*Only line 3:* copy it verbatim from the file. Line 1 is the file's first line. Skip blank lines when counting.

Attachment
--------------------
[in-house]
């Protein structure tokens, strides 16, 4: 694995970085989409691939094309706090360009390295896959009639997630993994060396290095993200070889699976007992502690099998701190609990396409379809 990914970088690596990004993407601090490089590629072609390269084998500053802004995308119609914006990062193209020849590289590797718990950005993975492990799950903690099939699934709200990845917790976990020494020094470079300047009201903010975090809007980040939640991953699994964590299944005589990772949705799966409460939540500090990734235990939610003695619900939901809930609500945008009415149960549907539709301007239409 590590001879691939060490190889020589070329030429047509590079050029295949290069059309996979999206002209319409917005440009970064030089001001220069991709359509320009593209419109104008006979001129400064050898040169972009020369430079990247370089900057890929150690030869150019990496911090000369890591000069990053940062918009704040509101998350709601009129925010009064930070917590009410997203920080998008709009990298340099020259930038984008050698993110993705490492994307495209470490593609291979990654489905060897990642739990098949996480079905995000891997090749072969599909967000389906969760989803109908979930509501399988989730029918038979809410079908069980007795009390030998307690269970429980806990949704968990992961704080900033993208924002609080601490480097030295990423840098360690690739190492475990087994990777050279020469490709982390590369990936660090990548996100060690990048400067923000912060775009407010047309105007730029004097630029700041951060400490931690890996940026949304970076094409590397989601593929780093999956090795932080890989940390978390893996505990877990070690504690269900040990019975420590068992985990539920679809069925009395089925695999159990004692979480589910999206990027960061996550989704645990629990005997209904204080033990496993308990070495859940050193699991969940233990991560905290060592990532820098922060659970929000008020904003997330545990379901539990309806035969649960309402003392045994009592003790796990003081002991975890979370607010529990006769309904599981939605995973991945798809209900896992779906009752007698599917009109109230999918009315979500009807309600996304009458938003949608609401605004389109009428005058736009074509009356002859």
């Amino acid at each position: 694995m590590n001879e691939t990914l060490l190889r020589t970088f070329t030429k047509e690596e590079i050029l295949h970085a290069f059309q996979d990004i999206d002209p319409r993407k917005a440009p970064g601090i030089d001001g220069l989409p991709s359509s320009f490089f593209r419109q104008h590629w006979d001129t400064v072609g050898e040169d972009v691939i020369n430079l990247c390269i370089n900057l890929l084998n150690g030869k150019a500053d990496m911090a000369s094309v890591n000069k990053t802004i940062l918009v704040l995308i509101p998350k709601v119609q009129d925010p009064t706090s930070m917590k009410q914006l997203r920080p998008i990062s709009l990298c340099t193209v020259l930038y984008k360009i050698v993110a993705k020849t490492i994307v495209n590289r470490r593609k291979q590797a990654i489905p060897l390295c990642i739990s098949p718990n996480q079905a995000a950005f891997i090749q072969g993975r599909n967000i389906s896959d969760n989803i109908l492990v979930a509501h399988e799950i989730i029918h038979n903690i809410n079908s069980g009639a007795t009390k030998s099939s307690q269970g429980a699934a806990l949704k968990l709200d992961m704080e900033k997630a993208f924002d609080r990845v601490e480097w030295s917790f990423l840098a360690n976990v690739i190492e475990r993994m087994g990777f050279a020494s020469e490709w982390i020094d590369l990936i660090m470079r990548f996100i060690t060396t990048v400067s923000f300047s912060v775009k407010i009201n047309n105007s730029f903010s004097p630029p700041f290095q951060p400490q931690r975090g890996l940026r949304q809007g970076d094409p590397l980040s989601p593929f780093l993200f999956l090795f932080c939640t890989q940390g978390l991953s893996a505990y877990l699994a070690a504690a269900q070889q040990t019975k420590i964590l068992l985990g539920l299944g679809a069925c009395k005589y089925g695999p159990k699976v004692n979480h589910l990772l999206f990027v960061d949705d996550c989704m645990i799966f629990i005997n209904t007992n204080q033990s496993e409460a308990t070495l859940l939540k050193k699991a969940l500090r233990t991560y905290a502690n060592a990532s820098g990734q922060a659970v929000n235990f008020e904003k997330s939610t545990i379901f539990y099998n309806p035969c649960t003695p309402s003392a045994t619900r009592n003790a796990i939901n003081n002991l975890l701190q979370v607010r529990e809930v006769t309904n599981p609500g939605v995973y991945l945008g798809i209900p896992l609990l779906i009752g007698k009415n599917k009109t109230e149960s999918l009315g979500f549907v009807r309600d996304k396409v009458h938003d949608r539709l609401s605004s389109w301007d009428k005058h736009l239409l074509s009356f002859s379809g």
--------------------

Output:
């Amino acid at each position: 694995m590590n001879e691939t990914l060490l190889r020589t970088f070329t030429k047509e690596e590079i050029l295949h970085a290069f059309q996979d990004i999206d002209p319409r993407k917005a440009p970064g601090i030089d001001g220069l989409p991709s359509s320009f490089f593209r419109q104008h590629w006979d001129t400064v072609g050898e040169d972009v691939i020369n430079l990247c390269i370089n900057l890929l084998n150690g030869k150019a500053d990496m911090a000369s094309v890591n000069k990053t802004i940062l918009v704040l995308i509101p998350k709601v119609q009129d925010p009064t706090s930070m917590k009410q914006l997203r920080p998008i990062s709009l990298c340099t193209v020259l930038y984008k360009i050698v993110a993705k020849t490492i994307v495209n590289r470490r593609k291979q590797a990654i489905p060897l390295c990642i739990s098949p718990n996480q079905a995000a950005f891997i090749q072969g993975r599909n967000i389906s896959d969760n989803i109908l492990v979930a509501h399988e799950i989730i029918h038979n903690i809410n079908s069980g009639a007795t009390k030998s099939s307690q269970g429980a699934a806990l949704k968990l709200d992961m704080e900033k997630a993208f924002d609080r990845v601490e480097w030295s917790f990423l840098a360690n976990v690739i190492e475990r993994m087994g990777f050279a020494s020469e490709w982390i020094d590369l990936i660090m470079r990548f996100i060690t060396t990048v400067s923000f300047s912060v775009k407010i009201n047309n105007s730029f903010s004097p630029p700041f290095q951060p400490q931690r975090g890996l940026r949304q809007g970076d094409p590397l980040s989601p593929f780093l993200f999956l090795f932080c939640t890989q940390g978390l991953s893996a505990y877990l699994a070690a504690a269900q070889q040990t019975k420590i964590l068992l985990g539920l299944g679809a069925c009395k005589y089925g695999p159990k699976v004692n979480h589910l990772l999206f990027v960061d949705d996550c989704m645990i799966f629990i005997n209904t007992n204080q033990s496993e409460a308990t070495l859940l939540k050193k699991a969940l500090r233990t991560y905290a502690n060592a990532s820098g990734q922060a659970v929000n235990f008020e904003k997330s939610t545990i379901f539990y099998n309806p035969c649960t003695p309402s003392a045994t619900r009592n003790a796990i939901n003081n002991l975890l701190q979370v607010r529990e809930v006769t309904n599981p609500g939605v995973y991945l945008g798809i209900p896992l609990l779906i009752g007698k009415n599917k009109t109230e149960s999918l009315g979500f549907v009807r309600d996304k396409v009458h938003d949608r539709l609401s605004s389109w301007d009428k005058h736009l239409l074509s009356f002859s379809g």